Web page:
With its dramatic volcanic landscape and pastel-toned architecture, Santorini is one of the most picturesque places on earth—a magnet for honeymooners and indeed tourists of all stripes. But it was the rumour of vampires that attracted me to this fiercely sunny Aegean island some years ago.
Before leaving on a four-month European trip, I’d read Raymond T. McNally and Radu Florescu’s In Search of Dracula, which examined the historical and folkloric origins of Bram Stoker’s creation. According to this comprehensive text, vampire folklore was particularly strong in modern Greece, with Santorini being infamous for its vampires. The book quoted an ‘old Greek saying’: bringing vampires to Santorini, which had the same meaning as coals to Newcastle—a redundant act. If a suspected vampire was uncovered on mainland Greece, the book went on to say, the body was customarily shipped off to Santorini, because the people there had a “long history and vast experience in dealing with vampires.” From memory, the authors speculated that the association with vampires stemmed from the island’s volcanic history (a cataclysmic eruption buried it c. 1500 B.C., possibly giving rise to the Atlantis myth) and the fact that as a result the locals were used to dealing with death on a large scale.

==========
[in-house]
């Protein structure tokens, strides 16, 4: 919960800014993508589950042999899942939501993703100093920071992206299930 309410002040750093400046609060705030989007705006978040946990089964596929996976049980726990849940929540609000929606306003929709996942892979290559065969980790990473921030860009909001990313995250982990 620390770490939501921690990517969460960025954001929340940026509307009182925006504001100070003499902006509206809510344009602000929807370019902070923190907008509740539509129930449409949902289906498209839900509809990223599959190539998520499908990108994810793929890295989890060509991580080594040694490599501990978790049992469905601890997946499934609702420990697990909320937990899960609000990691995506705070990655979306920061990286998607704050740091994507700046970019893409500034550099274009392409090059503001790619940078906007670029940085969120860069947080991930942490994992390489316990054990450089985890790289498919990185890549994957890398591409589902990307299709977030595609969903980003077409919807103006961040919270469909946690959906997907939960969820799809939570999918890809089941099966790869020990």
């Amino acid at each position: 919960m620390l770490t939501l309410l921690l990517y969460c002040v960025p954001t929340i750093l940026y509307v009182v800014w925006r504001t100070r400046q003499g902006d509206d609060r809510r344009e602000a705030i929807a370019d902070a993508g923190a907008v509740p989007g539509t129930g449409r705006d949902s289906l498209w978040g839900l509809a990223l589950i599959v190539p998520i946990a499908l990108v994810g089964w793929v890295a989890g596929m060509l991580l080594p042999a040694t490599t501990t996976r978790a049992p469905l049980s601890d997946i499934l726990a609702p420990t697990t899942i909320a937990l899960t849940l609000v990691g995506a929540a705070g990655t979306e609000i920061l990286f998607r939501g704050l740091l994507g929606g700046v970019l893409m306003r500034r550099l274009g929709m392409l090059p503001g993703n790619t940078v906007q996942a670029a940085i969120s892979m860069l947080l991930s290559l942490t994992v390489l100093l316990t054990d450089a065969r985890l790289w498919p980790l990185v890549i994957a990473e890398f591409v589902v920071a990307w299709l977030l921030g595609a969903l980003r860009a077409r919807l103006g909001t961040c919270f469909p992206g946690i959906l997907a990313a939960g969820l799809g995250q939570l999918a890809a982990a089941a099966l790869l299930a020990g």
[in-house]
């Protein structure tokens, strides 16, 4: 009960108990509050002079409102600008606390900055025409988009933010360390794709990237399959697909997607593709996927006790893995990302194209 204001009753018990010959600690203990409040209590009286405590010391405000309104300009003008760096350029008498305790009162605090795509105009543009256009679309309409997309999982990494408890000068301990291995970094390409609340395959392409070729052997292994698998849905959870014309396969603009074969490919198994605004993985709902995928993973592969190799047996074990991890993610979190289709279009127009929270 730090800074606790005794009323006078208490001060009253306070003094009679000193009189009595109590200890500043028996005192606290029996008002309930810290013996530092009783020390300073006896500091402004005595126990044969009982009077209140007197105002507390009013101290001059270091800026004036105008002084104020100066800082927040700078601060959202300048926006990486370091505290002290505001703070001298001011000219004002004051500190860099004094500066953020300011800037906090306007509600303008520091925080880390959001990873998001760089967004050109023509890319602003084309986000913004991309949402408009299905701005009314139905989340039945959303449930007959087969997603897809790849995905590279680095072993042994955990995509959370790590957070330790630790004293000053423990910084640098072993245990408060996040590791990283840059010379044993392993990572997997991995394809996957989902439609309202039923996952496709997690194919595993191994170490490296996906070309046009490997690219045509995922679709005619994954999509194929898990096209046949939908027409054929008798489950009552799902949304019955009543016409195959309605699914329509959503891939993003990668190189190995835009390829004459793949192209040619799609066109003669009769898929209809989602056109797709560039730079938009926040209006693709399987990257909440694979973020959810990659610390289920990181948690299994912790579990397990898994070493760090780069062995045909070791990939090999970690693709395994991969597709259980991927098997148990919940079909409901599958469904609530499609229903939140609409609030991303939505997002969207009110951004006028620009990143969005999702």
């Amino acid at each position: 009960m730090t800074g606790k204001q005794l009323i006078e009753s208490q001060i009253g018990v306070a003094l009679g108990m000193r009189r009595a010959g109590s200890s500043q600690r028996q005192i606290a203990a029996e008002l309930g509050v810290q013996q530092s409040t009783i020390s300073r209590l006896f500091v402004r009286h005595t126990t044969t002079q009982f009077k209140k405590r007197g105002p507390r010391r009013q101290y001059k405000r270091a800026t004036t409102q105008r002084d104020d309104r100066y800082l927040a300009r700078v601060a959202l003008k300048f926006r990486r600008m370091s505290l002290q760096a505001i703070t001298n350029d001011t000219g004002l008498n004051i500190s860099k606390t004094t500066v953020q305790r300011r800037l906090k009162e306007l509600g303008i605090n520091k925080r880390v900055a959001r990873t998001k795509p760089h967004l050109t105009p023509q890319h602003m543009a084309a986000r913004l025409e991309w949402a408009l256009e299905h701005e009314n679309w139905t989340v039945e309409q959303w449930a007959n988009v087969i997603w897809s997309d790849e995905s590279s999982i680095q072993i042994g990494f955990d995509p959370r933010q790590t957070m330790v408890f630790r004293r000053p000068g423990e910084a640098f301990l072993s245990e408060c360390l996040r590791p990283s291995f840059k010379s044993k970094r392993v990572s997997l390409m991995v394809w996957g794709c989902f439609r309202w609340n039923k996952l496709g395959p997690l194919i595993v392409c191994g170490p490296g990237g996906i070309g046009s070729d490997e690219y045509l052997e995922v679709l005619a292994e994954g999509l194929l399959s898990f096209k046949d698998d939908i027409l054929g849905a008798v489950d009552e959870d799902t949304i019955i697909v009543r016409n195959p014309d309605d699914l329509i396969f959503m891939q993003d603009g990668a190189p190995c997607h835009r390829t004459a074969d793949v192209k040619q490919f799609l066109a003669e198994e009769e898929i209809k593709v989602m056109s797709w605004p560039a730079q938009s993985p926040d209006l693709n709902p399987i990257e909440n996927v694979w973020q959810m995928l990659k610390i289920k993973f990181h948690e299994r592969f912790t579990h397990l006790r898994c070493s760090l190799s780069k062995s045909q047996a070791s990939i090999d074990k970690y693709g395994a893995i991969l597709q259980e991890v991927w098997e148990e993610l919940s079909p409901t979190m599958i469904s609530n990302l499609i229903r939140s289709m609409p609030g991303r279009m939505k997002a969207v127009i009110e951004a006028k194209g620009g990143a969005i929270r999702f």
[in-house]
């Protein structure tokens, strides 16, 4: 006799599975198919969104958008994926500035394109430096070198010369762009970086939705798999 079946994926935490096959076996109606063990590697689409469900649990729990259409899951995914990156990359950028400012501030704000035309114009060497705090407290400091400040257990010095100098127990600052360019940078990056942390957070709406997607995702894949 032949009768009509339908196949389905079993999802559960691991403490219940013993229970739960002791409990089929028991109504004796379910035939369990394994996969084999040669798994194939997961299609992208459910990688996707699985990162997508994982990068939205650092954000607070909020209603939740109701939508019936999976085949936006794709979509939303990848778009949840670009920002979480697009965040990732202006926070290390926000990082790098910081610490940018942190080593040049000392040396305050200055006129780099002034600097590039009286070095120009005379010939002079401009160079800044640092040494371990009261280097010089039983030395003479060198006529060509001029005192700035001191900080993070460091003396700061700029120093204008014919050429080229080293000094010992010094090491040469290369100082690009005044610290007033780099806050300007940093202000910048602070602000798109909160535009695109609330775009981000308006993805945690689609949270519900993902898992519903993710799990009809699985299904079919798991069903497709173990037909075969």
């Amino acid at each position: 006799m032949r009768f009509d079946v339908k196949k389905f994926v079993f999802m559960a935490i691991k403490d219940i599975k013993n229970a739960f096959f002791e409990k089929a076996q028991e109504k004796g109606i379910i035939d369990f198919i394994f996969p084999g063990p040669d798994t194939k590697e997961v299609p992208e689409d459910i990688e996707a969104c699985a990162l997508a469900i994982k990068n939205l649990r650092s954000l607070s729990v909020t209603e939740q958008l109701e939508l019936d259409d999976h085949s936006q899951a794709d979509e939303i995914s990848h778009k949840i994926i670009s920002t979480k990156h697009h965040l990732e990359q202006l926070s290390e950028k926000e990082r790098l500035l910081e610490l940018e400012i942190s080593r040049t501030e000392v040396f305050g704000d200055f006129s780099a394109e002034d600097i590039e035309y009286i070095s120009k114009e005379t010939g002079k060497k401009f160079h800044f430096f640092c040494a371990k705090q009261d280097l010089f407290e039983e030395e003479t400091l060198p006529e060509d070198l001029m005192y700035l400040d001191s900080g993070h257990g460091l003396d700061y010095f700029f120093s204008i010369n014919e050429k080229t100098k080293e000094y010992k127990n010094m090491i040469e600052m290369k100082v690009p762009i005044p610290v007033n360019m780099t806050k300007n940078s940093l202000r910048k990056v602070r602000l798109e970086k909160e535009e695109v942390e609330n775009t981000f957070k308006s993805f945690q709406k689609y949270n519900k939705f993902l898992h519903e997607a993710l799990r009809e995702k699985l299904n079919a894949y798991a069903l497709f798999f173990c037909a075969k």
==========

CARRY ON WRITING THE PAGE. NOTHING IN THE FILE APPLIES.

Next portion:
Needless to say, I encountered no vampires during my week on this singular island. Occasionally though, when I passed some of the derelict mansions that had been deserted by the wealthy during the mass exodus following a devastating 1956 earthquake, I could imagine a few denizens of the night inhabiting these strangely silent dwellings.
My Greek father laughed when I asked him about Greece’s vampire folklore, and failed to provide me with a single local vampire story.